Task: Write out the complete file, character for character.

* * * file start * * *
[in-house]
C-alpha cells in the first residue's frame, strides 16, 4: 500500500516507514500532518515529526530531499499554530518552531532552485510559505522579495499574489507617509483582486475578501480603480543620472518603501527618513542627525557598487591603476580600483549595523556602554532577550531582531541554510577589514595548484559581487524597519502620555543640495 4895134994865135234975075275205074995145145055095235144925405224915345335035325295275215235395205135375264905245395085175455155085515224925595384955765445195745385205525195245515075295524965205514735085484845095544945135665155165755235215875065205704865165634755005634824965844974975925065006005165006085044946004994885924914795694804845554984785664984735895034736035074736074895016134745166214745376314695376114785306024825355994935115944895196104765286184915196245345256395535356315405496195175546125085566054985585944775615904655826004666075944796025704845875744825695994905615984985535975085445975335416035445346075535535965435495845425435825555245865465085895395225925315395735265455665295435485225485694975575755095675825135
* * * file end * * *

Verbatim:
[in-house]
C-alpha cells in the first residue's frame, strides 16, 4: 500500500516507514500532518515529526530531499499554530518552531532552485510559505522579495499574489507617509483582486475578501480603480543620472518603501527618513542627525557598487591603476580600483549595523556602554532577550531582531541554510577589514595548484559581487524597519502620555543640495 4895134994865135234975075275205074995145145055095235144925405224915345335035325295275215235395205135375264905245395085175455155085515224925595384955765445195745385205525195245515075295524965205514735085484845095544945135665155165755235215875065205704865165634755005634824965844974975925065006005165006085044946004994885924914795694804845554984785664984735895034736035074736074895016134745166214745376314695376114785306024825355994935115944895196104765286184915196245345256395535356315405496195175546125085566054985585944775615904655826004666075944796025704845875744825695994905615984985535975085445975335416035445346075535535965435495845425435825555245865465085895395225925315395735265455665295435485225485694975575755095675825135